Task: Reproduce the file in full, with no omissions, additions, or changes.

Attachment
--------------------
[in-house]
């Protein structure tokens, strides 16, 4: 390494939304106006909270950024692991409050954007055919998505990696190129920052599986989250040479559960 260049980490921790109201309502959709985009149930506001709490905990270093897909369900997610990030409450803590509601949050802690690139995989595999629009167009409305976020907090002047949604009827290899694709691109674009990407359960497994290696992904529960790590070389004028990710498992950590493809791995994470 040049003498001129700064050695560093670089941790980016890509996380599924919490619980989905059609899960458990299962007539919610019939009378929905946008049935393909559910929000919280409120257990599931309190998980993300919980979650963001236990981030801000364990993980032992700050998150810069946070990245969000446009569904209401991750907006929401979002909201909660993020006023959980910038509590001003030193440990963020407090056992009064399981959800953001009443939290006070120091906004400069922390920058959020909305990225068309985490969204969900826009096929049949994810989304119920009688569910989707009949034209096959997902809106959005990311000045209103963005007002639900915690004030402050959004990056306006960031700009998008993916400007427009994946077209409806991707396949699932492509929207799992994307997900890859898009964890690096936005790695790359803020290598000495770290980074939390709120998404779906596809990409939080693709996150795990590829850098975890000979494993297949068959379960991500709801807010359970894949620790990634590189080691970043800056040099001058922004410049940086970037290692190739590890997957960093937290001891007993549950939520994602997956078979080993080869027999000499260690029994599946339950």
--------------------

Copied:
[in-house]
């Protein structure tokens, strides 16, 4: 390494939304106006909270950024692991409050954007055919998505990696190129920052599986989250040479559960 260049980490921790109201309502959709985009149930506001709490905990270093897909369900997610990030409450803590509601949050802690690139995989595999629009167009409305976020907090002047949604009827290899694709691109674009990407359960497994290696992904529960790590070389004028990710498992950590493809791995994470 040049003498001129700064050695560093670089941790980016890509996380599924919490619980989905059609899960458990299962007539919610019939009378929905946008049935393909559910929000919280409120257990599931309190998980993300919980979650963001236990981030801000364990993980032992700050998150810069946070990245969000446009569904209401991750907006929401979002909201909660993020006023959980910038509590001003030193440990963020407090056992009064399981959800953001009443939290006070120091906004400069922390920058959020909305990225068309985490969204969900826009096929049949994810989304119920009688569910989707009949034209096959997902809106959005990311000045209103963005007002639900915690004030402050959004990056306006960031700009998008993916400007427009994946077209409806991707396949699932492509929207799992994307997900890859898009964890690096936005790695790359803020290598000495770290980074939390709120998404779906596809990409939080693709996150795990590829850098975890000979494993297949068959379960991500709801807010359970894949620790990634590189080691970043800056040099001058922004410049940086970037290692190739590890997957960093937290001891007993549950939520994602997956078979080993080869027999000499260690029994599946339950």